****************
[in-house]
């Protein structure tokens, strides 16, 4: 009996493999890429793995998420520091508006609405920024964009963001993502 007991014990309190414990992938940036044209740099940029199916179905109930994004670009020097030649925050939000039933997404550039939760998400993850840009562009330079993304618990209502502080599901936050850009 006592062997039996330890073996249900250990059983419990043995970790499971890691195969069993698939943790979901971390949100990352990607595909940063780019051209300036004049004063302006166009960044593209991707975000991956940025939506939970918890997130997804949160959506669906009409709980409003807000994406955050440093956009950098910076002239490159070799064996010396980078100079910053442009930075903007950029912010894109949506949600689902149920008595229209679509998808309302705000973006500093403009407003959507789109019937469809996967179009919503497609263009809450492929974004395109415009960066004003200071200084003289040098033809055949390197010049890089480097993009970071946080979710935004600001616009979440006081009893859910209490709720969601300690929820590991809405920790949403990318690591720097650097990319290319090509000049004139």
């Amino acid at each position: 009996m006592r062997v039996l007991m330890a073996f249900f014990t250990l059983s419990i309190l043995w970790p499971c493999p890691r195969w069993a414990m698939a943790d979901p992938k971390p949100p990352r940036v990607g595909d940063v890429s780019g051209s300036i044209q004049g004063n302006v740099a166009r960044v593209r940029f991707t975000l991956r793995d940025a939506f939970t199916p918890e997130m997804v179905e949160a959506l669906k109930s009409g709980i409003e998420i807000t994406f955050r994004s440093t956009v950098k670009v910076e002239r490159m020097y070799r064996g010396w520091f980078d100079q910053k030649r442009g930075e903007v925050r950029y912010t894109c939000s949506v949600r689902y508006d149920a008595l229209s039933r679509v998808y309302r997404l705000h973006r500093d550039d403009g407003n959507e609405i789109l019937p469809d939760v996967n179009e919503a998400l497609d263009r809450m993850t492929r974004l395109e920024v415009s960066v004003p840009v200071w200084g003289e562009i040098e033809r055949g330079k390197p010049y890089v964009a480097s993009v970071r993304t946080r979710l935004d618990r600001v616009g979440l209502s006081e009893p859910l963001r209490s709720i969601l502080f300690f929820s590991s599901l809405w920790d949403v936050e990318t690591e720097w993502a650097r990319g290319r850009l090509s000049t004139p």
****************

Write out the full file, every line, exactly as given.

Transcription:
[in-house]
């Protein structure tokens, strides 16, 4: 009996493999890429793995998420520091508006609405920024964009963001993502 007991014990309190414990992938940036044209740099940029199916179905109930994004670009020097030649925050939000039933997404550039939760998400993850840009562009330079993304618990209502502080599901936050850009 006592062997039996330890073996249900250990059983419990043995970790499971890691195969069993698939943790979901971390949100990352990607595909940063780019051209300036004049004063302006166009960044593209991707975000991956940025939506939970918890997130997804949160959506669906009409709980409003807000994406955050440093956009950098910076002239490159070799064996010396980078100079910053442009930075903007950029912010894109949506949600689902149920008595229209679509998808309302705000973006500093403009407003959507789109019937469809996967179009919503497609263009809450492929974004395109415009960066004003200071200084003289040098033809055949390197010049890089480097993009970071946080979710935004600001616009979440006081009893859910209490709720969601300690929820590991809405920790949403990318690591720097650097990319290319090509000049004139």
């Amino acid at each position: 009996m006592r062997v039996l007991m330890a073996f249900f014990t250990l059983s419990i309190l043995w970790p499971c493999p890691r195969w069993a414990m698939a943790d979901p992938k971390p949100p990352r940036v990607g595909d940063v890429s780019g051209s300036i044209q004049g004063n302006v740099a166009r960044v593209r940029f991707t975000l991956r793995d940025a939506f939970t199916p918890e997130m997804v179905e949160a959506l669906k109930s009409g709980i409003e998420i807000t994406f955050r994004s440093t956009v950098k670009v910076e002239r490159m020097y070799r064996g010396w520091f980078d100079q910053k030649r442009g930075e903007v925050r950029y912010t894109c939000s949506v949600r689902y508006d149920a008595l229209s039933r679509v998808y309302r997404l705000h973006r500093d550039d403009g407003n959507e609405i789109l019937p469809d939760v996967n179009e919503a998400l497609d263009r809450m993850t492929r974004l395109e920024v415009s960066v004003p840009v200071w200084g003289e562009i040098e033809r055949g330079k390197p010049y890089v964009a480097s993009v970071r993304t946080r979710l935004d618990r600001v616009g979440l209502s006081e009893p859910l963001r209490s709720i969601l502080f300690f929820s590991s599901l809405w920790d949403v936050e990318t690591e720097w993502a650097r990319g290319r850009l090509s000049t004139p």